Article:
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Oligo modification—post-synthesis conjugation explained

Did you know IDT can add modifications to your oligos post-synthesis using NHS Ester chemistry? We can also add modifications through azide and alkyne groups post-synthesis, using click chemistry. Read about how these reactions are done, and get answers to common questions regarding post-synthesis conjugation.

Phosphoroamidite synthesis vs. post-synthesis conjugation

Modifications can be incorporated into synthetic oligonucleotides in a variety of ways. Standard DNA bases are synthetically coupled via phosphoroamidite chemistry. The reaction proceeds in the 3' to 5' direction where the 5' hydroxyl group of each base attaches to the 3' phosphate group of the next base. Many modifications, such as 6-FAM, standard biotin, and internal Cy3, can be attached via phosphoroamidite chemistry directly on the synthesis column (Figure 1).PostSynth Conj_Fig 1

Most modifications are attached via phosphoroamidite chemistry. However, some modifications, such as NHS esters and click modifications, are attached post synthesis. The following sections will focus on the most common post-synthesis conjugations performed at IDT.

NHS ester modifications

NHS ester modifications contain an NHS (N-hydroxysuccinimide) group that reacts with an amine group to form an amide (Figure 2).PostSynth Conj_Fig 2

Typically, 5' NHS esters are attached through an Amino Modifier C6 group, internal NHS esters through an Amino Modifier C6 dT, and 3' NHS esters via an amino group linked to the controlled pore glass (CPG) beads used as the synthesis support (Figure 3). To identify NHS ester modifications, look for (NHS ester) after the modification name such as MAX (NHS ester).PostSynth Conj_Fig 3

Click chemistry

The nature and mechanism of click chemistry was described by Dr. K. B. Sharpless at the Scripps Institute in 2001 [1, 2]. These click chemistry reactions entail coupling azide and alkyne groups through a copper-catalyzed reaction, forming a 1,2,3-triazole. This reaction is thermodynamically favorable, resulting in an irreversible reaction, and it has no side products (Figure 4). There are also copper-free click reactions [3].PostSynth Conj_Fig 4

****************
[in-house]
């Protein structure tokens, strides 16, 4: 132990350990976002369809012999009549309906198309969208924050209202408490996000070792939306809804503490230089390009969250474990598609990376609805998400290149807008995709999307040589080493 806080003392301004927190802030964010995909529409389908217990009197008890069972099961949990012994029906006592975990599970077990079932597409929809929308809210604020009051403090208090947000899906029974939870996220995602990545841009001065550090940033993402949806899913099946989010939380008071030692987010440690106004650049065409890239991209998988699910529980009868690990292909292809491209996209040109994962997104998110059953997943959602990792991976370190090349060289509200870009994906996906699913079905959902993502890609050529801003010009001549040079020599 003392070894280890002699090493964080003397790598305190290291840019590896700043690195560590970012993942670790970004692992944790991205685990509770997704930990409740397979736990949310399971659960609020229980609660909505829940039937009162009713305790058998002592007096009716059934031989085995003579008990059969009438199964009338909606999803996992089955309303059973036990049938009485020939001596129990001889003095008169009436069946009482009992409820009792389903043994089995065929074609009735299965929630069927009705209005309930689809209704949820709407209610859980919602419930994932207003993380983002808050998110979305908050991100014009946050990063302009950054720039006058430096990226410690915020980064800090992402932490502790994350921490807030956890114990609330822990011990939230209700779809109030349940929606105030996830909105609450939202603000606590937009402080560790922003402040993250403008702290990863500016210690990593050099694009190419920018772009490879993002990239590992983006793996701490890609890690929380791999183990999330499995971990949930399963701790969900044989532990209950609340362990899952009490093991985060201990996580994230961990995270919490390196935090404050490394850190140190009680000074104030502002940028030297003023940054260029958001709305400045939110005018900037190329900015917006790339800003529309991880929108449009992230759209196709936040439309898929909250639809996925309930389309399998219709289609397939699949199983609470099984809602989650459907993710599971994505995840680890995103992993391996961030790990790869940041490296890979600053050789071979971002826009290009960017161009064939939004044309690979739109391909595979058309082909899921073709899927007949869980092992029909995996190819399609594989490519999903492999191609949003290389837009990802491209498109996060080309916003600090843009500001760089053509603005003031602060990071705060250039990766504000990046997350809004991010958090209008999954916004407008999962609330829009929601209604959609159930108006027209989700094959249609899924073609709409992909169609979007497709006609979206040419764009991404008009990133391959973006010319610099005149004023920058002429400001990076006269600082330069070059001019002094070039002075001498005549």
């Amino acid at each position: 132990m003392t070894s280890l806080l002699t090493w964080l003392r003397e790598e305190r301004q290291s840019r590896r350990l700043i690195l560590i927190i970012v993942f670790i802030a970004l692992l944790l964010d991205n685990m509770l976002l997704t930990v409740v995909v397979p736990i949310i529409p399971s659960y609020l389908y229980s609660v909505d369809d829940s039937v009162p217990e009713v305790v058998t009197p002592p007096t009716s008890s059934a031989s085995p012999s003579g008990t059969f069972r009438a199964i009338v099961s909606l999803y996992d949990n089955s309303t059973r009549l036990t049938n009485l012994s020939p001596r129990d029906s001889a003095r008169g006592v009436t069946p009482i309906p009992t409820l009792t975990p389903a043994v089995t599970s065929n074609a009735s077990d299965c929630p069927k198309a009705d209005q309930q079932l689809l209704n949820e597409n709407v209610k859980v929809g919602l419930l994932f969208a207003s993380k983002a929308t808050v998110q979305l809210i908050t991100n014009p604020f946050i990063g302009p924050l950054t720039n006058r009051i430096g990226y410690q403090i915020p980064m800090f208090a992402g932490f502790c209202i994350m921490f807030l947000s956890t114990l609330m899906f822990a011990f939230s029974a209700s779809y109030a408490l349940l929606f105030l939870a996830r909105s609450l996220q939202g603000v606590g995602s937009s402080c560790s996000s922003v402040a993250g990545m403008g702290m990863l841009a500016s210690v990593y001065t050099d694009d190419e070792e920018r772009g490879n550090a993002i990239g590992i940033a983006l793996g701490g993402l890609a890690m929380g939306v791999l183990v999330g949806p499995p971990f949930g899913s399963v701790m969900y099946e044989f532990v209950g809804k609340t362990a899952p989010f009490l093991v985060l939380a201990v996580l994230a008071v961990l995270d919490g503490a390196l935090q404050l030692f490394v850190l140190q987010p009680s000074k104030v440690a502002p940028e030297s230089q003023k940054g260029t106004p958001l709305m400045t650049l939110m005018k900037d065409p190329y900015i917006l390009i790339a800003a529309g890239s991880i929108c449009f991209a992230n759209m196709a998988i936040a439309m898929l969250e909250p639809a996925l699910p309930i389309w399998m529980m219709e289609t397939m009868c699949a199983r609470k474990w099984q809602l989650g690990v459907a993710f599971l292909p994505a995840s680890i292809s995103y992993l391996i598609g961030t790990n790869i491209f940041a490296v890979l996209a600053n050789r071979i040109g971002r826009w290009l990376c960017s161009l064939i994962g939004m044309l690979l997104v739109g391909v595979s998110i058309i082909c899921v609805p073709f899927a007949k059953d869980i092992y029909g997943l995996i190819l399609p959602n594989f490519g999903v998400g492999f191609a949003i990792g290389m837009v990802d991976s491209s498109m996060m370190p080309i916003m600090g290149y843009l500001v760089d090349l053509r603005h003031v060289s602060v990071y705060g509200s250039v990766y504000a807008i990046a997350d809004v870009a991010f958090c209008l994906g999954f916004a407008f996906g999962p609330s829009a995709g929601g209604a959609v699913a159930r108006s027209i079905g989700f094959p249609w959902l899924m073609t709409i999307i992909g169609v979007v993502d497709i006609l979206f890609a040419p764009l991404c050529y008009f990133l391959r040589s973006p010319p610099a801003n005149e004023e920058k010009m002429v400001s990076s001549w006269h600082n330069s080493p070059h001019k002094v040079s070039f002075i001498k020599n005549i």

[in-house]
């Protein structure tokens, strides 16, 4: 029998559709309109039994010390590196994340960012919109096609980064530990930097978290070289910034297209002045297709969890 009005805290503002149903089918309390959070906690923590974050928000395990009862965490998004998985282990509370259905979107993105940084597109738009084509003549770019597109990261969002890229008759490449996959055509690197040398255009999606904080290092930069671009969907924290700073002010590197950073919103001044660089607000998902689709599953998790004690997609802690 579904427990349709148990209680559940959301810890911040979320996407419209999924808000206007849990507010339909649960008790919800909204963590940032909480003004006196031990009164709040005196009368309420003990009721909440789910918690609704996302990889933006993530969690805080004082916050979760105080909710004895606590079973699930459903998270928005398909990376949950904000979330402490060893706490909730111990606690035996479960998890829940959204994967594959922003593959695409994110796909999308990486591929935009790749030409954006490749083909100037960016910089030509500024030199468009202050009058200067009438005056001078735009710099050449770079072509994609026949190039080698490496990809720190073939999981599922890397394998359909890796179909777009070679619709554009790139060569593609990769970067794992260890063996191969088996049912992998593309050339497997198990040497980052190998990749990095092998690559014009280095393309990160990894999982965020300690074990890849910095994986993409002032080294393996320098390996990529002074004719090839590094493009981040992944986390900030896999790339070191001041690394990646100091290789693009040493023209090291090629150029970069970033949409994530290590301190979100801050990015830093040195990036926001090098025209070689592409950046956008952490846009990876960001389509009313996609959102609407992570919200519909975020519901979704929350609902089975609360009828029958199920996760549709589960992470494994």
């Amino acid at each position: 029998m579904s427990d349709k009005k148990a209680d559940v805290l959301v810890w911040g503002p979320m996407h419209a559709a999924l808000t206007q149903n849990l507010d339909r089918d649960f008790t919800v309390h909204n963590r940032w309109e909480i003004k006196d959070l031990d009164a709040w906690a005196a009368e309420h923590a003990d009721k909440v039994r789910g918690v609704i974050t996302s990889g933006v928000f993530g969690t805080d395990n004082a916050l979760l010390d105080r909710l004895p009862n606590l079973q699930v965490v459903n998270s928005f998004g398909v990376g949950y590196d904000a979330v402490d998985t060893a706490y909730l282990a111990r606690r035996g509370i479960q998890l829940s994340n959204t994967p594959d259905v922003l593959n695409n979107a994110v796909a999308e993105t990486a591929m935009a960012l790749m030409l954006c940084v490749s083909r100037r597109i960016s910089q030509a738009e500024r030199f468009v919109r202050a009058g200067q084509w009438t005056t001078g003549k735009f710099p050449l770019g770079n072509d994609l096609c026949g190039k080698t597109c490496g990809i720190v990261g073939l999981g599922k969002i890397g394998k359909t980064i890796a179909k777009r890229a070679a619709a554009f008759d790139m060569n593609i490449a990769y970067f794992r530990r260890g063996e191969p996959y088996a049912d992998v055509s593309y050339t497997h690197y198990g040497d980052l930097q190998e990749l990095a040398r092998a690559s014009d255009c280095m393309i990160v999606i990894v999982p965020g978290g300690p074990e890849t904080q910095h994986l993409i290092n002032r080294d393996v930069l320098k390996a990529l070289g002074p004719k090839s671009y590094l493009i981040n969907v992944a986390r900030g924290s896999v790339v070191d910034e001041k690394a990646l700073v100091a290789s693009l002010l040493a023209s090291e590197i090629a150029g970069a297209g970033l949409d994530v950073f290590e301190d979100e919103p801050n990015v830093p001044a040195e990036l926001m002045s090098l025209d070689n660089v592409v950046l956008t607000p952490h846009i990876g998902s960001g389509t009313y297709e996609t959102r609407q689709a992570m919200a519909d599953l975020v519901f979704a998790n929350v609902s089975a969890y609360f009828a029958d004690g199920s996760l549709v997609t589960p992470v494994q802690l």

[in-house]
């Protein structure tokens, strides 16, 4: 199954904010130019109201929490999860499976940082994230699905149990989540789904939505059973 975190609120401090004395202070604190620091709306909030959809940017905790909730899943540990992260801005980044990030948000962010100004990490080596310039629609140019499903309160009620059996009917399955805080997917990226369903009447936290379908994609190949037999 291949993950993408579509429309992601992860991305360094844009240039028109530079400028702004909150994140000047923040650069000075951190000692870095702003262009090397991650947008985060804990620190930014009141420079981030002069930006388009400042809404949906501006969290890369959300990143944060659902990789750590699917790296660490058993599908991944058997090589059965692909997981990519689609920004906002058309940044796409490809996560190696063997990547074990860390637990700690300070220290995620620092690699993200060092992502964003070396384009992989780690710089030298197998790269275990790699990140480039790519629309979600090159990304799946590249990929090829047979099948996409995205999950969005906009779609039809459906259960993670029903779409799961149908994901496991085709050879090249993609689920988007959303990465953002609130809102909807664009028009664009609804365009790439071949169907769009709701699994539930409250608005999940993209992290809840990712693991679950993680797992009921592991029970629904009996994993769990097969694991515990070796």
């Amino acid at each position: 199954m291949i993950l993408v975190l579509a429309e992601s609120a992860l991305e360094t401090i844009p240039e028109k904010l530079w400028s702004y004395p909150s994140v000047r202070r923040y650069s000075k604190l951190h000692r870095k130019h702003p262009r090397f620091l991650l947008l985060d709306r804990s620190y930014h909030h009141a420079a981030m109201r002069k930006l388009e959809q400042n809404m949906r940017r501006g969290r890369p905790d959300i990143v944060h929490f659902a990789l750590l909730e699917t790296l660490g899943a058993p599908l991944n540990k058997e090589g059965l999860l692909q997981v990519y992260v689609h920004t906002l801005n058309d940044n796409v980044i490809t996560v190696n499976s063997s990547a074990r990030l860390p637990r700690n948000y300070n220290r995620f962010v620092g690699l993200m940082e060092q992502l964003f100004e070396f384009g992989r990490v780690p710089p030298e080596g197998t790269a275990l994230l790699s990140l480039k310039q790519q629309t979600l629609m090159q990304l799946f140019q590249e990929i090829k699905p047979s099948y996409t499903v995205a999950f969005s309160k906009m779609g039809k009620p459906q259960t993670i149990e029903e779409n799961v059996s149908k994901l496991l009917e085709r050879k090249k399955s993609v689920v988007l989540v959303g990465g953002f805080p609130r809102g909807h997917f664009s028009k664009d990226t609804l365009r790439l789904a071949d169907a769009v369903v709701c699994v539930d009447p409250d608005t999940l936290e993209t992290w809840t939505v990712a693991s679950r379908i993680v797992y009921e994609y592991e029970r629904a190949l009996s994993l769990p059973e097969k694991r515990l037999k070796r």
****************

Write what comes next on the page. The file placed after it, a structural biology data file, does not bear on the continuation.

IDT offers a variety of modifications that leave a free azide or alkyne group available for further click conjugation, giving researchers the freedom to conjugate molecules of their choice to their oligonucleotides. Alternatively, IDT can do the click conjugation for you. A reactive alkyne group is included in the oligonucleotide during synthesis. After synthesis, deprotection, and initial purification, the alkyne group is reacted with a modification containing an azide functional group.

All 5' click modifications conjugate through a 5' hexynyl group (Figure 5A) while internal click modifications conjugate through an internal alkyne (Figure 5B). The internal alkyne group is attached to dT, meaning any internal modification attached via click chemistry will incorporate an additional T base into the oligonucleotide sequence. To identify modifications attached via click chemistry, look for (azide) after the modification name, such as 6-FAM (azide). IDT can also provide a 3' Alkyne Modifier as a non-catalog request (Figure 5C).PostSynth Conj_Fig 5

IDT NHS ester and click chemistry modifications

Table 1 shows current IDT catalog offerings of NHS ester and click chemistry modifications. Don't see the modification you need in our catalog? No worries. IDT routinely accepts requests for modifications outside of our normal catalog offerings. Simply contact Customer Support to request non-catalog products.

Contact Technical Support at with any additional questions you have about oligonucleotide modifications.

Modification Name 5' Internal 3'
Alexa Fluor® 488
Alexa Fluor® 532
Alexa Fluor® 546
Alexa Fluor® 594
Alexa Fluor® 647
Alexa Fluor® 660
Alexa Fluor® 750
ATTO™ 488
ATTO™ 532
ATTO™ 550
ATTO™ 565
ATTO™ Rho101
ATTO™ 590
ATTO™ 633
ATTO™ 647N
Azide (NHS Ester)
Dy 750™

IRDye® 800

LightCycler® 640
Rhodamine Green-X™
Rhodamine Red-X
Texas Red-X

Table 1. NHS ester modifications


  1. Kolb HC, Finn MG, Sharpless KB (2001) Click Chemistry: Diverse ChemicalFunction from a Few Good Reactions. Agnew Chem Int Ed Engl, 40(11):2004–2021.
  2. Evans RA (2007) The Rise of Azide–Alkyne 1,3-Dipolar ‘Click’ Cycloadditionand its Application to Polymer Science and Surface Modification. Aus J Chem, 60(6):384–395.
  3. Baskin JM, Prescher JA, et al. (2007) Copper-free click chemistry for dynamic invivo imaging. Proc Natl Acad Sci, 104(43):16793–16797.

Published Sep 12, 2011
Revised/updated Dec 14, 2016